The future of storytelling

Jack Blog

September 18th, 2014 By Jack Morton


At this year’s FutureM, a conference dedicated to exploring the future of marketing, I convened a panel to talk about the future of storytelling. I was joined on the panel by representatives from a diverse set of perspectives including a brand, a public relations agency and an academic lecturer:

Over the course of the panel, we discussed several major topics pertaining to current stature and future of storytelling for brands.

Technology & Storytelling
Stories, once limited to oral tradition, have now been transformed by an influx of easily accessible multimedia vehicles. Each panelist offered a point of view on how technology has impacted the stories they see brands telling, resulting in a few major trends:

  • Speed to Story: With the ease of digital publishing brands enjoy today, there is an unprecedented ability for organizations to create and distribute stories at a faster pace than ever before. The panel agreed that this is an immensely valuable opportunity, when leveraged correctly by brands. But with that power also comes great responsibility – several brands have mis-stepped in damaging ways by failing to maintain a high strategic bar with their storytelling.
  • Authenticity: With the rise of technology has come a broader pallet that brands can use to tell their stories, including social media platforms. These platforms, originally dominated by consumers, naturally lend an increased sense of authenticity to previously stodgy corporate voices. For the first time, brands are speaking to consumers on a one-to-one, human basis.
  • Contextual Storytelling: While some marketers are decrying the limitations that are implicit in shrinking screen sizes associated with wearables, the panel sees opportunity on the horizon. The ability to tell more contextually relevant stories across devices and screens means that formats may be smaller, but the stories will be smarter. Further, growth in consumption of mid and long-form video content on sites like YouTube reflect a new consumer willingness to dwell for the most valuable content.

Voice of Storytellers
With new platforms to tell stories, the storyteller has changed as well. The panel explored who the voice of stories should be, what happens when brands get it right and what happens when they miss the mark.

  • Corporate vs. Individual: One tension that has emerged as brands have adopted the role of publisher is whether stories are most effectively told through a corporate voice or individual’s voice from within the corporation. Broadly, the panel agreed that it depended on the organization, but that keeping branding of stories to a minimum helped consumers see more value in them and allowed them to appear less as advertising gimmicks.
  • Consumer As Storyteller: The panel discussed the impact of user-generated stories or co-created content as part of the ongoing storytelling movement. It was agreed that consumers are most valuable when they are motivated by an outstanding brand experience – rather than incentivized to chime in. Cautionary tales like #McDStories remind brands of the risk of contrived calls for consumer voices.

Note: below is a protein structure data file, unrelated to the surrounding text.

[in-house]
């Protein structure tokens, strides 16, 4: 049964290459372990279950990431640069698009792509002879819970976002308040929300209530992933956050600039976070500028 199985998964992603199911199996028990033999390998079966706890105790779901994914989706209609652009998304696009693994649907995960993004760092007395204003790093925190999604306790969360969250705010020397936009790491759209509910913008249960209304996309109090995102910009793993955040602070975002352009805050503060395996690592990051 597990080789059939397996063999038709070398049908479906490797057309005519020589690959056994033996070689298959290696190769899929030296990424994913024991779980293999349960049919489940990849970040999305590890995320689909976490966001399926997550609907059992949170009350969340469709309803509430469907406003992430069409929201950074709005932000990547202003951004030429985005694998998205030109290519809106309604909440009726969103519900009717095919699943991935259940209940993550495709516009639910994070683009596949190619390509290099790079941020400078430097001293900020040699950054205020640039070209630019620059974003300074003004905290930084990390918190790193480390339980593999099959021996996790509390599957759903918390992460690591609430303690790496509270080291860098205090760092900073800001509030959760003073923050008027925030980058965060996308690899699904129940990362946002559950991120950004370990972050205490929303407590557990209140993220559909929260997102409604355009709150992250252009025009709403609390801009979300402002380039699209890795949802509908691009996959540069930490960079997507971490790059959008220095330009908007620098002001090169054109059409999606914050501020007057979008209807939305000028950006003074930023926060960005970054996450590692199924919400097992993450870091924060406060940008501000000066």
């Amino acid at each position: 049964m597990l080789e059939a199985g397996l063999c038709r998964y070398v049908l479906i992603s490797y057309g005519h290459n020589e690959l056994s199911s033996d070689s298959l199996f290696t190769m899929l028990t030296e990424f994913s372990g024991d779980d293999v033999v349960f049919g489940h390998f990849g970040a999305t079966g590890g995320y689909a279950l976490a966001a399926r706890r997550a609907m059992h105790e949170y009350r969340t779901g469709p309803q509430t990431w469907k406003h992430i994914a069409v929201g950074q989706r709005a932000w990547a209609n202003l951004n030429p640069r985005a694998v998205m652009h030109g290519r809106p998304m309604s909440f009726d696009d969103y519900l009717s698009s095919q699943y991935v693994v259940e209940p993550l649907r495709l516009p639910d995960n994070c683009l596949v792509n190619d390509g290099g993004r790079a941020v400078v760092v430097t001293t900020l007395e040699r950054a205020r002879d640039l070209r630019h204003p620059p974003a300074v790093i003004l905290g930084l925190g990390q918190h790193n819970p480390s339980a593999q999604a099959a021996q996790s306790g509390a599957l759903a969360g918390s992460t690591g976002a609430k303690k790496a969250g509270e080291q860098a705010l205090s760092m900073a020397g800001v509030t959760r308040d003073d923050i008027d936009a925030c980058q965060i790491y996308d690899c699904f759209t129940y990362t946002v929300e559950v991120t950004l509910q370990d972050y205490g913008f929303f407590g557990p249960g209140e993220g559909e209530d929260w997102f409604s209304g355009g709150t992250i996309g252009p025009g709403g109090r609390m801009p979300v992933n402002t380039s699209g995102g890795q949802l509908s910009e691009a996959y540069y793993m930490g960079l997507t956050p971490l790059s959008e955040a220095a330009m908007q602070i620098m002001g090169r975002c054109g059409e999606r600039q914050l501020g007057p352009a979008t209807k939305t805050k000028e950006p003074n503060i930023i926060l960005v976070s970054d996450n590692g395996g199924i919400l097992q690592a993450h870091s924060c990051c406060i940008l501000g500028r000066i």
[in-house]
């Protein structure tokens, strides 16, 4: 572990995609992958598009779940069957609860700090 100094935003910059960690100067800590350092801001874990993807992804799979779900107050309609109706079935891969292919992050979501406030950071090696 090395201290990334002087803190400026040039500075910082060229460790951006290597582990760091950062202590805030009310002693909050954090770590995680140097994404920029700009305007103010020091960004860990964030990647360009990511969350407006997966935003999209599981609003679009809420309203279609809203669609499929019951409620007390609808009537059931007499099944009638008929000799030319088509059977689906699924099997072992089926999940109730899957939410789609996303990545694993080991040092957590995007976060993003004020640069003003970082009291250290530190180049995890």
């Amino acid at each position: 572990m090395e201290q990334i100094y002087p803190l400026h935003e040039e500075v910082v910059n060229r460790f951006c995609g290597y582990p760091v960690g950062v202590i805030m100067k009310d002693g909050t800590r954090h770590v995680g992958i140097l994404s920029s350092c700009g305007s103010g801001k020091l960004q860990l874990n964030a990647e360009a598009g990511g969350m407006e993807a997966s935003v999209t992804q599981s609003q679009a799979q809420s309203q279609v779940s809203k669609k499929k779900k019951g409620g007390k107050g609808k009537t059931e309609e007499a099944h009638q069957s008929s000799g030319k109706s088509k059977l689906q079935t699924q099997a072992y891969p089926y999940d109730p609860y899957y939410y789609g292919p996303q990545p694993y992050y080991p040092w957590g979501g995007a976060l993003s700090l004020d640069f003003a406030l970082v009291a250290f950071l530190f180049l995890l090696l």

• Brand As Curator of Stories: Liberty Mutual was recognized for the strength of its Rise campaign for the Sochi Olympics, which celebrated athletes that were able to come back from setbacks – a value shared by the brand. When brands can strike the right balance between its values and stories, they can effectively serve as curators that consumers rely upon.

Stories of the Future
Finally, the panel reflected on trends in storytelling and what the future could hold. The panel agreed that a taming of a storytelling ‘Wild West’ is in order as brands move forward, bringing a new level of sophistication and discipline to the way brands work with stories. Additionally, practical concerns pertaining to costs, value and a continuing evolving media landscape surfaced.

  • Real-Time vs. Right Time: A high level of attention has been given in recent years to the idea of ‘real-time marketing’, leading brands to establish newsrooms and studios to publish on the brand’s behalf opportunistically. In the frenetic energy of catapulting posting to real-time, some brands (most recently DiGiornio, which posted a tweet in bad taste as an accidental part of a domestic violence movement) have lost a sense for when the right time is to tell stories. The panel expects brands to grow more calculated and less reactionary in their posting on an ongoing basis.
  • Non-Linear Stories: With consumer attention continuing to fragment and move to an on-demand model in the future, the panel expects that brands will have to be more active – taking actions that create stories worth talking about across channels. These non-linear stories will be less controlled and will rely upon a diverse set of manifestations to get the message across.
  • Scaling Stories: With brand investment in storytelling all over the place, ranging from Red Bull’s best-in-class content production to more conservative brands’ hesitance to do much at all, organizations will have to weigh the high cost of producing compelling story-based content on an ongoing basis with their ability to distribute that content and generate business results. While this journey will be ongoing, it will be a natural part of the maturation of the role of brands as storytellers.

How is your organization thinking about the way it will communicate its stories in the future? Is the brand you work on dynamic enough to create stories worth telling?